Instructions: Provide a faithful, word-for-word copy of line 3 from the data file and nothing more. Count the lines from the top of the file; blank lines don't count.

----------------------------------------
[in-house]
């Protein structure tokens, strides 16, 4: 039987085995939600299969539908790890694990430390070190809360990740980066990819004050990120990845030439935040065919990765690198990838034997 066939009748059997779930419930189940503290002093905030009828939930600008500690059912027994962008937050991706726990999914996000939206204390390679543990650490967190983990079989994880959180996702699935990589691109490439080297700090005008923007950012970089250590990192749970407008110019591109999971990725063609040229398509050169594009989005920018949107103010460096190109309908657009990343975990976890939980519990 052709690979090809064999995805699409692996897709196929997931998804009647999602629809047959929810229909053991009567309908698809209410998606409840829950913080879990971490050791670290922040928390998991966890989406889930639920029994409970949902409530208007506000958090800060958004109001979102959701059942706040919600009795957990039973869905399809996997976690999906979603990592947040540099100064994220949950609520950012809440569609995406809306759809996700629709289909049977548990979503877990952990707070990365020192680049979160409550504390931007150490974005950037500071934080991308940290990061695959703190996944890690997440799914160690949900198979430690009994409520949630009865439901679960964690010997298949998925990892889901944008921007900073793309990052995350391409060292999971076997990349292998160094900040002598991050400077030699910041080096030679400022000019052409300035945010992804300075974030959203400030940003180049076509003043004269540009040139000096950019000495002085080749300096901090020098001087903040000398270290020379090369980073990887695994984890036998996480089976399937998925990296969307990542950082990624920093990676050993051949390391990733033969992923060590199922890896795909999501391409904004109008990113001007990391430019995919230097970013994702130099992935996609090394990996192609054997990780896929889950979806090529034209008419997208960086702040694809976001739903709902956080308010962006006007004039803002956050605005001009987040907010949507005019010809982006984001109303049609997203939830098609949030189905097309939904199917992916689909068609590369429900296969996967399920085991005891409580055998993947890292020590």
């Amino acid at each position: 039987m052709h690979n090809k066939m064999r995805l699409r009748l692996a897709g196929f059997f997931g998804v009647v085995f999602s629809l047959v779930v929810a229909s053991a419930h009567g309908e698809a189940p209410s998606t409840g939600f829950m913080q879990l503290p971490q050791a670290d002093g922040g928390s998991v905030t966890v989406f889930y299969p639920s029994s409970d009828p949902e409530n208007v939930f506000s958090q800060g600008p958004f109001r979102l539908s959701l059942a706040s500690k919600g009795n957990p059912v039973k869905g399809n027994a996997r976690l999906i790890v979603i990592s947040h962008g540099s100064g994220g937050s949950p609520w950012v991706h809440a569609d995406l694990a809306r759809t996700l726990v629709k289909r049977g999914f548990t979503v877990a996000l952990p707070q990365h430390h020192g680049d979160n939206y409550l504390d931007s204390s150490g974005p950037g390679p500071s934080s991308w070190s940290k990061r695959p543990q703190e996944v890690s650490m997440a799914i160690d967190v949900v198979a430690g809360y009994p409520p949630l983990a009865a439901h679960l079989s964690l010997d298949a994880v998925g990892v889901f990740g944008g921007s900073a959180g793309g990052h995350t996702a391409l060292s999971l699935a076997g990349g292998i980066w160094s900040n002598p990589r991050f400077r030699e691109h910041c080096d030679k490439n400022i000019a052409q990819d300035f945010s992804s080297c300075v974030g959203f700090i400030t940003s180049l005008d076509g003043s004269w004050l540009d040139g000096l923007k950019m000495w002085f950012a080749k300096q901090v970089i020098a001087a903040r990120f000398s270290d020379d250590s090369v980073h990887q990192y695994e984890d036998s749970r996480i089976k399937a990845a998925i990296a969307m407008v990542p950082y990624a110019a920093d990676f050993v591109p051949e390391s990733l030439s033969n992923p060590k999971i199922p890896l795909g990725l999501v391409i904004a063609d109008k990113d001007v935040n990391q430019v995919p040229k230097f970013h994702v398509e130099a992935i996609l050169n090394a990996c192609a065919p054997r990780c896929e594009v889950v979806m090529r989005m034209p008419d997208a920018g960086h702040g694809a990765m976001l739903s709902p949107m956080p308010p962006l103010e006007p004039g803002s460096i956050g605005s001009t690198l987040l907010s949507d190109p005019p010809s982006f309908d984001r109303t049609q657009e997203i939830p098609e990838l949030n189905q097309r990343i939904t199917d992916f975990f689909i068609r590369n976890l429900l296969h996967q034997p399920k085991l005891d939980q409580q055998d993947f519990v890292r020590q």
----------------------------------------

């Amino acid at each position: 039987m052709h690979n090809k066939m064999r995805l699409r009748l692996a897709g196929f059997f997931g998804v009647v085995f999602s629809l047959v779930v929810a229909s053991a419930h009567g309908e698809a189940p209410s998606t409840g939600f829950m913080q879990l503290p971490q050791a670290d002093g922040g928390s998991v905030t966890v989406f889930y299969p639920s029994s409970d009828p949902e409530n208007v939930f506000s958090q800060g600008p958004f109001r979102l539908s959701l059942a706040s500690k919600g009795n957990p059912v039973k869905g399809n027994a996997r976690l999906i790890v979603i990592s947040h962008g540099s100064g994220g937050s949950p609520w950012v991706h809440a569609d995406l694990a809306r759809t996700l726990v629709k289909r049977g999914f548990t979503v877990a996000l952990p707070q990365h430390h020192g680049d979160n939206y409550l504390d931007s204390s150490g974005p950037g390679p500071s934080s991308w070190s940290k990061r695959p543990q703190e996944v890690s650490m997440a799914i160690d967190v949900v198979a430690g809360y009994p409520p949630l983990a009865a439901h679960l079989s964690l010997d298949a994880v998925g990892v889901f990740g944008g921007s900073a959180g793309g990052h995350t996702a391409l060292s999971l699935a076997g990349g292998i980066w160094s900040n002598p990589r991050f400077r030699e691109h910041c080096d030679k490439n400022i000019a052409q990819d300035f945010s992804s080297c300075v974030g959203f700090i400030t940003s180049l005008d076509g003043s004269w004050l540009d040139g000096l923007k950019m000495w002085f950012a080749k300096q901090v970089i020098a001087a903040r990120f000398s270290d020379d250590s090369v980073h990887q990192y695994e984890d036998s749970r996480i089976k399937a990845a998925i990296a969307m407008v990542p950082y990624a110019a920093d990676f050993v591109p051949e390391s990733l030439s033969n992923p060590k999971i199922p890896l795909g990725l999501v391409i904004a063609d109008k990113d001007v935040n990391q430019v995919p040229k230097f970013h994702v398509e130099a992935i996609l050169n090394a990996c192609a065919p054997r990780c896929e594009v889950v979806m090529r989005m034209p008419d997208a920018g960086h702040g694809a990765m976001l739903s709902p949107m956080p308010p962006l103010e006007p004039g803002s460096i956050g605005s001009t690198l987040l907010s949507d190109p005019p010809s982006f309908d984001r109303t049609q657009e997203i939830p098609e990838l949030n189905q097309r990343i939904t199917d992916f975990f689909i068609r590369n976890l429900l296969h996967q034997p399920k085991l005891d939980q409580q055998d993947f519990v890292r020590q």